I am a 61-year-old grandma, and on Saturday, March 15, I attended my first political caucus ever. In a previous issue of your newspaper, you printed a story about someone who had attended a Democratic caucus, so I thought you would like to print a letter from someone on the other side of the political spectrum.
Our Boone County Republican caucus was held at the American Legion Hall this year, and there were around 90 people there. I don’t know why I hadn’t participated before, but I’m really glad I did this time. It was democracy in action, and the votes on the proposed amendments to the 2008 Missouri Republican Party platform were so close that we literally had to “stand up and be counted.” We voted on 13 proposals, which dealt with traditional Republican issues, including immigration, education, health care, and social security. Nine of the amendments passed, and four failed. We even had time to hear a few words from the candidates who were there: Ed Robb, Blaine Luetkemeyer and a representative for Brock Olivo. Missouri has the fifth largest number of delegates, 58, of all the states to send to the Republican National Convention in St. Paul, Minn., because of a bonus allotment because of the number of Republicans in office, and Boone County is allotted 55 delegates and 55 alternates to send to the district and state conventions. At the end of the day, we had exactly 55 delegates with no alternates who will attend the 9th District Convention in Mexico, Missouri on April 19, and the State Convention in Branson on May 30 and 31 and June 1.
Just to give you a feel for the excitement in the air, a proposed rule change, which was narrowly defeated 29-27, submitted by William Samuels, would have changed the Missouri Republican Party’s delegate allotment from the present “winner take all” method to a proportional one. One of the proposed amendments, which also did not pass, would have prevented our Missouri delegates from voting for any candidate who had ever voted for amnesty for illegal immigrants. That would have pretty much left McCain out. I’m not a McCain fan, but he did win a plurality of the votes in Missouri’s primary. Speaker after speaker stood up and prefaced their remarks by saying they had not voted for McCain, “but . . . ,” and then they proceeded to give their arguments against the proposal. There was only one brave soul who stood up and asked if he was the only person in the room who had voted for McCain. That added some comic relief to a sometimes intense atmosphere.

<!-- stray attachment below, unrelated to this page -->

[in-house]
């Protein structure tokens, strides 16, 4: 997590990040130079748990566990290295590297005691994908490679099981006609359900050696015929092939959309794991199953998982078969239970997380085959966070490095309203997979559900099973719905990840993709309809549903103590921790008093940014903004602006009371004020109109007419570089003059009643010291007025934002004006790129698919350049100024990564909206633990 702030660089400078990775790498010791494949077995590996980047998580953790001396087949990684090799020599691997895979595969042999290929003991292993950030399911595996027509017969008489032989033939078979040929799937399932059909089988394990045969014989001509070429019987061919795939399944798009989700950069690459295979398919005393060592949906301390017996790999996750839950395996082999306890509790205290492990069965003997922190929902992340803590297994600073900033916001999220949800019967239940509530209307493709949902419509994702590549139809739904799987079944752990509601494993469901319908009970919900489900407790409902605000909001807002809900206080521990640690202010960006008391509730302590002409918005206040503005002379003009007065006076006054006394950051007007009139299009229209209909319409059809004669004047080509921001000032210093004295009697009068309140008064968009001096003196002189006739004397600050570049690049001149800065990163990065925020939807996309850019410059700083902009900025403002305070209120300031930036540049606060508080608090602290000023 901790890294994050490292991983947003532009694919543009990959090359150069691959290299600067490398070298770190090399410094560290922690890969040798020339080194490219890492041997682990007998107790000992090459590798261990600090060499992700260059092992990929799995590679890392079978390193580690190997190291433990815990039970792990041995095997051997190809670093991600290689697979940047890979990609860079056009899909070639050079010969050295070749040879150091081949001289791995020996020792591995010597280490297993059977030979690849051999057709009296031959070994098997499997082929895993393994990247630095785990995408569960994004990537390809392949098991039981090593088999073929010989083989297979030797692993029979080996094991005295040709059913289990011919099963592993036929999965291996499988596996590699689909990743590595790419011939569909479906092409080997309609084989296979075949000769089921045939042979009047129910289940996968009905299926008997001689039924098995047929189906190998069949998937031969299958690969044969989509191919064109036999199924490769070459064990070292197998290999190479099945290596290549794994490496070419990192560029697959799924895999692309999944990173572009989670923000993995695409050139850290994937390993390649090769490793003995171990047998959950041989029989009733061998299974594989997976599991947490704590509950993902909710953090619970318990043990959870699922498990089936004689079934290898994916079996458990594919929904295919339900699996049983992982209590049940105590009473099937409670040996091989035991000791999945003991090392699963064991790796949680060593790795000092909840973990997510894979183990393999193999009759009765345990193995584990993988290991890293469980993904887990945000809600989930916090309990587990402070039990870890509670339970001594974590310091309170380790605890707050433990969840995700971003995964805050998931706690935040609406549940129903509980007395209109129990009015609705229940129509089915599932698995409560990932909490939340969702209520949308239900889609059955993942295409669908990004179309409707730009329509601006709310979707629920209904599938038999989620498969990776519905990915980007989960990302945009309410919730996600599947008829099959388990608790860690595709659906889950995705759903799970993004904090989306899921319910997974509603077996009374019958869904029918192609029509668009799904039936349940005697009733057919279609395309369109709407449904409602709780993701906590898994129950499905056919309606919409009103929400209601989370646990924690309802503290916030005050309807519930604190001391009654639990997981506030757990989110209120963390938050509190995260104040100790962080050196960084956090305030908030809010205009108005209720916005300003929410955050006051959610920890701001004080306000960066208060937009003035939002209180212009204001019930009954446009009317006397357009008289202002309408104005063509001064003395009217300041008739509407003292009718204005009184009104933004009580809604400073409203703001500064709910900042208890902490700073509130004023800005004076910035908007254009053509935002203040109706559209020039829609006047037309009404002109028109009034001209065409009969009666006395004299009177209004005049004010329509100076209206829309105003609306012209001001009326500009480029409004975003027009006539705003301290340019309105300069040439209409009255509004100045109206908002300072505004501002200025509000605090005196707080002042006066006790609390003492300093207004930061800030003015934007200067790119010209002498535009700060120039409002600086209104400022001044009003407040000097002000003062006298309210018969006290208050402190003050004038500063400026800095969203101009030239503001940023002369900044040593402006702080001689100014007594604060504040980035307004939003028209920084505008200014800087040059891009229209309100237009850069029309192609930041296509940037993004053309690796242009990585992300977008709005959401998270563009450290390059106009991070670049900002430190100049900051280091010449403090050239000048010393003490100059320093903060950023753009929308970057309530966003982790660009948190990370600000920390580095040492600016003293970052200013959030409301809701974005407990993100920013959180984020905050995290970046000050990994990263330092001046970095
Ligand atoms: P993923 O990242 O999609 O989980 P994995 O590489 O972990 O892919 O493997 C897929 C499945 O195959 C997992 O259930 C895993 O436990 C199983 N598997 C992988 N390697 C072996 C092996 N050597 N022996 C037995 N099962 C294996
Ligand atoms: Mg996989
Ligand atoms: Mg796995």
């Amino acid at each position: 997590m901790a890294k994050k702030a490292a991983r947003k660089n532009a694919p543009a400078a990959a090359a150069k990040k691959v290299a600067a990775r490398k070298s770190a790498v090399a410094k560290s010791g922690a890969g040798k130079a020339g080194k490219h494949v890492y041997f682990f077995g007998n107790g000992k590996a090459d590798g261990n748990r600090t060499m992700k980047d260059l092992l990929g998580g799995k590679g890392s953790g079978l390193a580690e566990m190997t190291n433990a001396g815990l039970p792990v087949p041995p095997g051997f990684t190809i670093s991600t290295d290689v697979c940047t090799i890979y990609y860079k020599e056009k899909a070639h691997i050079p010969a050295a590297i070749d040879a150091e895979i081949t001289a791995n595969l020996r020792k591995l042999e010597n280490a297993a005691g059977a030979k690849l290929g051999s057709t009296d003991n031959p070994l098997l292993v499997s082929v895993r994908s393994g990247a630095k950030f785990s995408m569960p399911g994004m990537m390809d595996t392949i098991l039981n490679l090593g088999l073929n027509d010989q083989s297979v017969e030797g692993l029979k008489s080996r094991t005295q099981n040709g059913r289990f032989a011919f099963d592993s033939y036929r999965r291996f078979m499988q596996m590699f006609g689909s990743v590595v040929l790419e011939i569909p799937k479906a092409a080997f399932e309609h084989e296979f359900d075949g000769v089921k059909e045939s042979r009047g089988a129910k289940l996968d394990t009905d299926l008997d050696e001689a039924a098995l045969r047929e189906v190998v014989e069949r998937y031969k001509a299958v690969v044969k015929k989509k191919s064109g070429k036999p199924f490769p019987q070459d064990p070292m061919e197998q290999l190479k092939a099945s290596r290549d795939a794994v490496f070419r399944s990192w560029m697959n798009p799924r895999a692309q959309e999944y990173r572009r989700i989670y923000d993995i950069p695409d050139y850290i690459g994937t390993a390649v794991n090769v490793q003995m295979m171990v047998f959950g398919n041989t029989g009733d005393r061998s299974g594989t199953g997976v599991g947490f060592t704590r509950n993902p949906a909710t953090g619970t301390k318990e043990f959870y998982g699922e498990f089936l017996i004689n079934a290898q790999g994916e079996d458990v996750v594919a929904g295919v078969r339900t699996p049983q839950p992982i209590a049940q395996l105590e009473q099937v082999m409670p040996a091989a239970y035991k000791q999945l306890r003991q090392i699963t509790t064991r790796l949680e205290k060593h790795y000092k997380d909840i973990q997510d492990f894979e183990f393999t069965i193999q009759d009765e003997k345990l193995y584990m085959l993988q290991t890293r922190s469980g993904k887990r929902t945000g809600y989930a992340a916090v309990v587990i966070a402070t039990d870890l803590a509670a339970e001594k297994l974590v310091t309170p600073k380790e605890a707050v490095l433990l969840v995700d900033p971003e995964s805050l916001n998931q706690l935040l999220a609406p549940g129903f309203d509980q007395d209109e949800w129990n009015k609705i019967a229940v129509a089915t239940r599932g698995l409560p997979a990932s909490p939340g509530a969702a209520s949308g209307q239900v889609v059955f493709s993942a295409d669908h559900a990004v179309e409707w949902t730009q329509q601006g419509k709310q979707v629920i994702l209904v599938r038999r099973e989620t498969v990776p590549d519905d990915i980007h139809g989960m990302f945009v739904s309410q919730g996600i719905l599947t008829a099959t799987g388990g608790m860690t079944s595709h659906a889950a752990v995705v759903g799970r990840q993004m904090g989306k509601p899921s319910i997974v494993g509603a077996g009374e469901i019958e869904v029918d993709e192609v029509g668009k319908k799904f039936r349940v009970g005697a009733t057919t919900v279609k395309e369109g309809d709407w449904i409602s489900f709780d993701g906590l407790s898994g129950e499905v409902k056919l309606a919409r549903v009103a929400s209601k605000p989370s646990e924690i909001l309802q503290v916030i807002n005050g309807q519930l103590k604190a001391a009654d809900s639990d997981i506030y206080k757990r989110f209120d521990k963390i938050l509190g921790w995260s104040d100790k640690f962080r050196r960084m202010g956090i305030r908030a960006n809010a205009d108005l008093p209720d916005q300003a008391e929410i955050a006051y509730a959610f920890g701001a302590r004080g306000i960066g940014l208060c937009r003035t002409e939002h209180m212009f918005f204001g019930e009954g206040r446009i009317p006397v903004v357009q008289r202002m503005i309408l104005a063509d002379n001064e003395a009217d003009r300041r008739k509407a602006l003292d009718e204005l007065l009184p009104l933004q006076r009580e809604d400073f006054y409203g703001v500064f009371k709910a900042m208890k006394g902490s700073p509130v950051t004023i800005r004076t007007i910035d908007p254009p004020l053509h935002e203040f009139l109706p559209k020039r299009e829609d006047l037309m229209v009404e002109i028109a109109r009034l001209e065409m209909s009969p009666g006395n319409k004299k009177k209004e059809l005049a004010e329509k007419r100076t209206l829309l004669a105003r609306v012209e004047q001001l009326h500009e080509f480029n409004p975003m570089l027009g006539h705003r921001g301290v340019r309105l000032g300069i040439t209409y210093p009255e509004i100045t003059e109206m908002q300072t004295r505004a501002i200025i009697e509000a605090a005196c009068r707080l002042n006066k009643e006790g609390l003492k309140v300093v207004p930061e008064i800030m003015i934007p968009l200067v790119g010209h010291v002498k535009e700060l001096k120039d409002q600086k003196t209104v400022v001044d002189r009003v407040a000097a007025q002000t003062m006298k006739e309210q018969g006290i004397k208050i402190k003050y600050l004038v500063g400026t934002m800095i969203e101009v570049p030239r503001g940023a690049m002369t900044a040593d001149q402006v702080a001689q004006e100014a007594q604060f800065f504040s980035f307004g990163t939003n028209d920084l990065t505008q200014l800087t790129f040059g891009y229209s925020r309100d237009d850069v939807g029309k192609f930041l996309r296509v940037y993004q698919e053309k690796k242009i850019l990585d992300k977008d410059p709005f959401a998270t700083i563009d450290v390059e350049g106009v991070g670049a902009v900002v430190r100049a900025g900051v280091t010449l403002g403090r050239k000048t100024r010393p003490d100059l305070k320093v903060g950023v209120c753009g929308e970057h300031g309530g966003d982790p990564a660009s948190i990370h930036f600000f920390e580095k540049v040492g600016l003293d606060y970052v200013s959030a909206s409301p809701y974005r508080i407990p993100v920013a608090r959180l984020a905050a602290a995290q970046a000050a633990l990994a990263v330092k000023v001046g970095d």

Although I was concerned about the intentions of the Ron Paul supporters in the room, everyone was very polite and civil to one another, and I am convinced that those young supporters of Ron Paul would be the first ones to step up and volunteer to defend this country if we were threatened in any way. I hope this peek inside our Republican caucus will encourage all of you to take part in this uniquely American process.